Over 300 bodies recovered from mudslide

FREETOWN – Rescuers have recovered over 300 bodies after Monday’s deadly mudslide on the outskirts of Sierra Leone’s capital, the country’s tourism minister said Wednesday.

Sidie Tunis told local radio that 297 bodies have been brought to the overwhelmed city morgue at the Connaught Hospital, including those of 105 men, 83 women and 109 children. A further seven bodies were found at the site on Wednesday morning, raising the death toll to 304 people, Col. Abubakarr Bah, who is leading recovery operations, told CNN.

Residents told CNN that an unknown number of bodies were found on a beach later Wednesday, but that hasn’t been confirmed by officials.

A mass burial will be held on Thursday. It was postponed to allow families to identify their loved ones.

Around 600 people are still unaccounted for after heavy rains struck the Regent district in the early hours of Monday morning, causing torrents of mud to wash down Mount Sugar Loaf, about five miles outside the capital, Freetown, according to government officials and aid agencies.

Houses that hugged the slopes, many of them little more than wooden shacks with tin roofs, were buried after a chunk of the mountain came down under the force of the water.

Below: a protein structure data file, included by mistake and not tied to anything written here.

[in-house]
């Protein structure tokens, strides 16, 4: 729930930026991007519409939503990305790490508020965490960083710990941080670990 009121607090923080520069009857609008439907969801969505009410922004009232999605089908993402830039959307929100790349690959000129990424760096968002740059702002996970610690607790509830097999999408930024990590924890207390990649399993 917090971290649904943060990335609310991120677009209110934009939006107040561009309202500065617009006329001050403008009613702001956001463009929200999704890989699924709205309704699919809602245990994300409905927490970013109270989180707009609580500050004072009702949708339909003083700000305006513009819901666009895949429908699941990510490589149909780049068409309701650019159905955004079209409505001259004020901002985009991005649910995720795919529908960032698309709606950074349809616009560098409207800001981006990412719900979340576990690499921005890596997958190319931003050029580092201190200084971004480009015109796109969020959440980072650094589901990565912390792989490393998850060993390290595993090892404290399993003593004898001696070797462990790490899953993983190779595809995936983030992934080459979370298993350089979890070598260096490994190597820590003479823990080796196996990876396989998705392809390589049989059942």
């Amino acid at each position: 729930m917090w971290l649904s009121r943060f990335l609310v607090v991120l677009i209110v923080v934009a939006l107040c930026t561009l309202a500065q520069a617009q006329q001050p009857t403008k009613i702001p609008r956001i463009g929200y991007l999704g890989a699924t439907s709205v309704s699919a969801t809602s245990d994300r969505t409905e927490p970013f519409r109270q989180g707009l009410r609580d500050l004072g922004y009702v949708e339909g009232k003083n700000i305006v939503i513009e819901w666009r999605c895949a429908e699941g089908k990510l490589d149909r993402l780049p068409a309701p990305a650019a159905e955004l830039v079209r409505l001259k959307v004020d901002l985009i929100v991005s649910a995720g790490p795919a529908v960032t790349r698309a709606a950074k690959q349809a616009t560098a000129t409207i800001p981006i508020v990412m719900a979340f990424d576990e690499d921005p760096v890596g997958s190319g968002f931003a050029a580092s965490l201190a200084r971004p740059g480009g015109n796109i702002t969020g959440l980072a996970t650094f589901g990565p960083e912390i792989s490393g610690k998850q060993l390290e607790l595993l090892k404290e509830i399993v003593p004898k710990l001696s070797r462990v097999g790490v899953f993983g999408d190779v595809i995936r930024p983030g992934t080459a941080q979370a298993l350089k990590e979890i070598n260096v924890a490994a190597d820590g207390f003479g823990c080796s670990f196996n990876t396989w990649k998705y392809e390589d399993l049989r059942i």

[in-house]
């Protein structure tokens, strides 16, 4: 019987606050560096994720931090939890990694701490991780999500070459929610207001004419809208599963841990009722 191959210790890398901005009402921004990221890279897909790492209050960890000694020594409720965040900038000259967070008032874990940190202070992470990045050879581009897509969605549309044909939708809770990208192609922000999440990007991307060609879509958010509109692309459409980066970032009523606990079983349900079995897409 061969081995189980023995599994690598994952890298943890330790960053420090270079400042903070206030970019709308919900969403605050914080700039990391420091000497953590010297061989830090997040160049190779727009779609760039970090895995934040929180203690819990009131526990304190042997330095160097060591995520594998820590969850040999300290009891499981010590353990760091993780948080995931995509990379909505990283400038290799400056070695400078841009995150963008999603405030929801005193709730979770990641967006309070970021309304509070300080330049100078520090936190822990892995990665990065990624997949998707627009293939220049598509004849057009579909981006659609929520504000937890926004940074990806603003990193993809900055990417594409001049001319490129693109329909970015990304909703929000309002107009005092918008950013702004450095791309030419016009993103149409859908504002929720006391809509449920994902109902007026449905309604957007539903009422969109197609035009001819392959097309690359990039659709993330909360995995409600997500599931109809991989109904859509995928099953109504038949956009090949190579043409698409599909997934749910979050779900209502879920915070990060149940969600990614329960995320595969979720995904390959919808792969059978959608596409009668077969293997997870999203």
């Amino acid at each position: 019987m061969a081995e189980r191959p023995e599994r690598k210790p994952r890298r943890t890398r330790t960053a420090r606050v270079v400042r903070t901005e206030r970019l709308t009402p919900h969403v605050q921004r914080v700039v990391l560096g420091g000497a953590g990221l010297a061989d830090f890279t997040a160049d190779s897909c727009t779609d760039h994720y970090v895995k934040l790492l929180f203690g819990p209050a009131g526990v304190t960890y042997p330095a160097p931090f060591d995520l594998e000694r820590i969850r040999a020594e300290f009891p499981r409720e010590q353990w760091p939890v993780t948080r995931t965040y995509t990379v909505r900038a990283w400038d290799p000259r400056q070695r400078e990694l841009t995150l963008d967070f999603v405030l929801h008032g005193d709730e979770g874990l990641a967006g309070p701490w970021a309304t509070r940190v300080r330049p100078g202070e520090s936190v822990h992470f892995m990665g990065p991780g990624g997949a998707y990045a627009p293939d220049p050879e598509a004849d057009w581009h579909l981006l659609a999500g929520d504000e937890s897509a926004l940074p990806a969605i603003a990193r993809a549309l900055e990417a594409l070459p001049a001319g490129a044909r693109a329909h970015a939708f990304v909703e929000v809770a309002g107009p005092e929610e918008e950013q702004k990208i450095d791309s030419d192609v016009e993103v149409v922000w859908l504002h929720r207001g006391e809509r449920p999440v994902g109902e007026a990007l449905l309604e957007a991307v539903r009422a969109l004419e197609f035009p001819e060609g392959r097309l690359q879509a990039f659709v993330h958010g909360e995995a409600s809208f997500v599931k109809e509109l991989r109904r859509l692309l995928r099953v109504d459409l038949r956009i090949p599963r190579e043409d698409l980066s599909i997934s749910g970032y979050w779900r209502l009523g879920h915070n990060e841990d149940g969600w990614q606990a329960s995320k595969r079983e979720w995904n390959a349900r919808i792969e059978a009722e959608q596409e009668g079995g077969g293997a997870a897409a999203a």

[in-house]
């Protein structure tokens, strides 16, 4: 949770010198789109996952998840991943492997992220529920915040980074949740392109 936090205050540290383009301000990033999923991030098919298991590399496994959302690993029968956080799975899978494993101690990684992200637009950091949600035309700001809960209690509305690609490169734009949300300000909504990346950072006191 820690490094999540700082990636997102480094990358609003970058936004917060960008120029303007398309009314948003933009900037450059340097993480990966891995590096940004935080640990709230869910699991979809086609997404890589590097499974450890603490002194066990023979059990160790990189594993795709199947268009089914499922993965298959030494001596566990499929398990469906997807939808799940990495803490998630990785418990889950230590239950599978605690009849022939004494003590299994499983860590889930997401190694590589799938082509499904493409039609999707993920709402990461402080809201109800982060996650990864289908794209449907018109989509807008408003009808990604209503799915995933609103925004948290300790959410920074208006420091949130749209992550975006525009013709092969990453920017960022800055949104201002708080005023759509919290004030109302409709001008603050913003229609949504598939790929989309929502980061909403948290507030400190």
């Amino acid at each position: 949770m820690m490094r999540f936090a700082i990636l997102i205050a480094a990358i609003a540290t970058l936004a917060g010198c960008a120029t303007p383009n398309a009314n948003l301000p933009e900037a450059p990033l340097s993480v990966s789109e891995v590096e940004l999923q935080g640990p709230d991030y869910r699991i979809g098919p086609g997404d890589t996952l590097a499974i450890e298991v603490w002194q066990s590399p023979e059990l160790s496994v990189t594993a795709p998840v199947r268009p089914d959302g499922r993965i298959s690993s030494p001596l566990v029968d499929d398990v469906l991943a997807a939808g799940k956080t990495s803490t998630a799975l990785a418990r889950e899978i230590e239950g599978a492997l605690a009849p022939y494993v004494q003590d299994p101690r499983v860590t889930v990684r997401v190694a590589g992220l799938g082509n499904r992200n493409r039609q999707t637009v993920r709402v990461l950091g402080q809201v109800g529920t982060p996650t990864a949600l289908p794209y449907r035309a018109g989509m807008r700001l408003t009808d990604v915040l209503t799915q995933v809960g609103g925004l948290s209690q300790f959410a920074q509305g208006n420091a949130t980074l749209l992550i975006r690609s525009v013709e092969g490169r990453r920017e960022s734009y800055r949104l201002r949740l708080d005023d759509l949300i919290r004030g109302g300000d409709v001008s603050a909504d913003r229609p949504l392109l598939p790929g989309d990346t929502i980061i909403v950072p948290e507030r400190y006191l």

Numbers are expected to rise as search and rescue efforts continue for a third day in one of the deadliest natural disasters to hit Africa in recent years. A mass burial is planned for Wednesday and Thursday in an effort to free up space in the struggling mortuaries.

Between 2,000 and 3,000 people have been displaced, Abu Bakarr, spokesman for the Red Cross in Sierra Leone, told CNN on Tuesday.

At noon on Wednesday, the country came to a standstill for a minute’s silence to honor those who died in the tragedy.

Bishop John Yambasu, head of the United Methodist church, led prayers from the scene of the mudslide. He had come to visit the site to pay his respects where a congregation had held an overnight vigil.

“We have been through ten years of war, then Ebola and now this. Have mercy on Sierra Leone, Father,” he intoned.

James Chifwelu, national director of the charity World Vision in Sierra Leone, described the scenes as “heartbreaking,” with the “sounds of wailing and mourning everywhere” as rescuers continued to work against the clock to pull survivors from the rubble.

Many residents of the hilltop community were still asleep when the disaster hit.

“It’s disturbing that so many lives have been lost following this heavy rain and mudslide,” Chifwelu said.

“But it’s most disturbing that many children in their school uniforms were unfortunately fatally caught up in the landslide and many more are homeless, orphaned and will be without food and clothing for days to come. This certainly calls for immediate action.’’

Source: (CNN)

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